The American Agent (Bonynge) and Counsel (Martin), Mixed Claims Commission, to the Secretary of State
Sir: In accordance with your letter of instructions to the undersigned bearing date June 19, 1936, we proceeded to Germany on the [Page 273]S. S. Europa arriving at Bremerhaven on June 27, 1936. We were met there by a representative of Germany who advised us that the German Government desired to have the discussions of the matters mentioned in your letter at Munich. We thereupon left Bremen on the evening of June 27, arriving in Munich on the morning of June 28.
On July 1 we formally met Hauptmann von Pfeffer who was designated by his government to discuss the matters with us. We advised Hauptmann von Pfeffer at that time that our positions were those of Agent and Counsel respectively before the Mixed Claims Commission United States and Germany and that we were not authorized or privileged to discuss any other matter pertaining to the general relations between the two countries and that settlement of the sabotage claims could not be conditioned upon discussion or settlement of any such matter.
At this conference the Agent of the United States was requested to write a letter to the Representative of Germany giving information relating to the claims pending before the Commission. This led to correspondence between the representatives of the two governments and to the receipt of a written proposal dated July 6 from Germany84 for a compromise settlement of the sabotage claims and the entry of awards accordingly in favor of the United States on behalf of the American nationals involved. After conference with and approval of the proposed settlement by representatives and attorneys for the American nationals the American Agent accepted the proposed settlement on behalf of the United States by a letter bearing date July 6, 1936.85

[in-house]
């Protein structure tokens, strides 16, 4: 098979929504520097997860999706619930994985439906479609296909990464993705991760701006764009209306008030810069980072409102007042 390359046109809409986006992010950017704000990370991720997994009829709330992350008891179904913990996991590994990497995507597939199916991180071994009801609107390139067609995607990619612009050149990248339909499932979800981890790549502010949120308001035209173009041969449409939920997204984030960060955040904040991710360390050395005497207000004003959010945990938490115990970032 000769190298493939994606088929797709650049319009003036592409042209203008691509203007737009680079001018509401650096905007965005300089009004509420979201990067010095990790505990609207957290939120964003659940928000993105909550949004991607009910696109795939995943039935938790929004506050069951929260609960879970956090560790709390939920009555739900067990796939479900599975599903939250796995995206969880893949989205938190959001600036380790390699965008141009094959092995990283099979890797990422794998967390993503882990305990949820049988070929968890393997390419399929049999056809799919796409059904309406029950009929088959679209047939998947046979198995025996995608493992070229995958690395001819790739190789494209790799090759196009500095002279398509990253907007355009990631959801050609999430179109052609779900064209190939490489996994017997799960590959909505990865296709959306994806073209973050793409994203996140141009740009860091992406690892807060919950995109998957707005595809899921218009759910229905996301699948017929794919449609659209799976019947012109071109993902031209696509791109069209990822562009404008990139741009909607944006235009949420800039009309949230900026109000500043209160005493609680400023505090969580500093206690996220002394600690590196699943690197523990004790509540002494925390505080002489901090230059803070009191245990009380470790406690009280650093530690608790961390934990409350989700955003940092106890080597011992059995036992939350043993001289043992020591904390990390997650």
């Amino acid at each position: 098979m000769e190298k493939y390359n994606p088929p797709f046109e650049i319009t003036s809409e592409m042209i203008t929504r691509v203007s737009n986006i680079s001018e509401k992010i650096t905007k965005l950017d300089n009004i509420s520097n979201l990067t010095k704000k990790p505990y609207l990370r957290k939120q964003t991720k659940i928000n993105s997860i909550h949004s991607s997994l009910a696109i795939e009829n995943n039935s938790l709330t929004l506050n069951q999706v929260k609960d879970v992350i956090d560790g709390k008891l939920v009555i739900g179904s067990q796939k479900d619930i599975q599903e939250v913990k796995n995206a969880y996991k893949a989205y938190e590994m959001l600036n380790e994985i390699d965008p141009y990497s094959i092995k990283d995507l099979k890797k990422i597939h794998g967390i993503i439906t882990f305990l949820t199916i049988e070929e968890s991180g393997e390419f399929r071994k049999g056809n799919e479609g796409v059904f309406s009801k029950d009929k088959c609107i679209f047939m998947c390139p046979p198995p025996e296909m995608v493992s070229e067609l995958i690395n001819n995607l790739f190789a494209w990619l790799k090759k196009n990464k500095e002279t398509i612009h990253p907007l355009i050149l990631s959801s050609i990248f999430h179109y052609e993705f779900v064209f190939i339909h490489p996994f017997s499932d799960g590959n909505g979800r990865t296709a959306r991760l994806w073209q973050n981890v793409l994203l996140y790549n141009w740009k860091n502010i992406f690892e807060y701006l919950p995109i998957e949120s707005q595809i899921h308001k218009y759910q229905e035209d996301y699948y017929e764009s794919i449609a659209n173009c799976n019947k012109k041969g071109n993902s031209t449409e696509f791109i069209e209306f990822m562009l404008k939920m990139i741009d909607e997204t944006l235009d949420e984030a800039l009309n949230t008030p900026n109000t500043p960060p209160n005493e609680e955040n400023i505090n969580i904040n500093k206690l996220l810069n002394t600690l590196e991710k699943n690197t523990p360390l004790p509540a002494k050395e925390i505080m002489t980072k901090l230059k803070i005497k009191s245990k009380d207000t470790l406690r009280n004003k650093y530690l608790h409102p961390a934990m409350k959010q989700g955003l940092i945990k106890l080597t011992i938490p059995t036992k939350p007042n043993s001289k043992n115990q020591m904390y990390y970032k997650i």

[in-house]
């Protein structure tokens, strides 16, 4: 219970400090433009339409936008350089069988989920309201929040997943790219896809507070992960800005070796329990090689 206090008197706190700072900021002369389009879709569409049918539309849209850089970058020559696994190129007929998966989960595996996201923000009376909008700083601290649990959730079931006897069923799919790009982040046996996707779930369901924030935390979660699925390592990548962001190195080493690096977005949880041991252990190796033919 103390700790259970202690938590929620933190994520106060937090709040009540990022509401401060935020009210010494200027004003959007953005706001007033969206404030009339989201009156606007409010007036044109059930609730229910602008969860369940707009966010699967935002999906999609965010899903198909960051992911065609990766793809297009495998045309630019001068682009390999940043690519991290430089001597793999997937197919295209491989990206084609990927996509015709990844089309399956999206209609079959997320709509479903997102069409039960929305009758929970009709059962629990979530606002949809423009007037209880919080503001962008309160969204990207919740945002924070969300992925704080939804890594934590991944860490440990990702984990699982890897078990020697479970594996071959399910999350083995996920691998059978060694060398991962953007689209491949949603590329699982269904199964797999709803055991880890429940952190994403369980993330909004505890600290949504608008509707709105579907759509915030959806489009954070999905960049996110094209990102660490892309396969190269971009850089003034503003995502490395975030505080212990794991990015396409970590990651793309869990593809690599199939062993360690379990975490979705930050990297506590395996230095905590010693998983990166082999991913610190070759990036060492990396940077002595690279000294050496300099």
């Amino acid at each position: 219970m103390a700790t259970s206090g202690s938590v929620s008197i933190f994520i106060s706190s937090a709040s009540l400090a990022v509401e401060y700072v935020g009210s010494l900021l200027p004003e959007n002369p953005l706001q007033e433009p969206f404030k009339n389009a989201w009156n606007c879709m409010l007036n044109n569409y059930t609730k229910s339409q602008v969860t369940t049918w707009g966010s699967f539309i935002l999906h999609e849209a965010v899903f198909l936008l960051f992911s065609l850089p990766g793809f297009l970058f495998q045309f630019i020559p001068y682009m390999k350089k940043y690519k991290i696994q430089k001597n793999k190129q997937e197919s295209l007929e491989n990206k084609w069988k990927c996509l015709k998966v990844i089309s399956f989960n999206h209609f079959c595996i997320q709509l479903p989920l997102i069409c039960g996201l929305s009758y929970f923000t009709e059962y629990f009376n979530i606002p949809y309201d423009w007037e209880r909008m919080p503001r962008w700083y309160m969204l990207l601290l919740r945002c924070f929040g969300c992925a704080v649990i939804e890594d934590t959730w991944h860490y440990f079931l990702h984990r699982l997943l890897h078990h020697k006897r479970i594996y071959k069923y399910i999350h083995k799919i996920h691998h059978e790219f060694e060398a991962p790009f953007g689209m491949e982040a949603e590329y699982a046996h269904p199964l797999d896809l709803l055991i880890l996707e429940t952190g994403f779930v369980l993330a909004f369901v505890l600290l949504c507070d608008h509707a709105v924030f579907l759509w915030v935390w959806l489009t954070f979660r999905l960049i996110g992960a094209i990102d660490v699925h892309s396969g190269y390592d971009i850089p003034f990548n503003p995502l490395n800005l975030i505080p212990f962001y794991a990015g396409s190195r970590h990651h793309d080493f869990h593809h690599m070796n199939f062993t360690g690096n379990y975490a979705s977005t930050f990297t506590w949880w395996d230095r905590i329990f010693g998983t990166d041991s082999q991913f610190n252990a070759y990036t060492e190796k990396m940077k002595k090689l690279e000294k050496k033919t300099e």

The proposed settlement was ratified at a meeting of the Representatives of both Governments on July 10, 1936, and minutes of the meeting were prepared and duly signed by representatives of each government. The proposal included an offer to settle the Drier Claim on the basis of the unconsummated settlement between the two agents arrived at in February 1933, which settlement has heretofore been recognized by the two governments and the acceptance included this offer.
It was understood and agreed that no publicity was to be given to the settlement until both governments agreed upon the date for a release of the terms of the agreement.
. . . . . . . . . . . . . .
All of which is respectfully submitted.
- Robert W. Bonynge
- H. H. Martin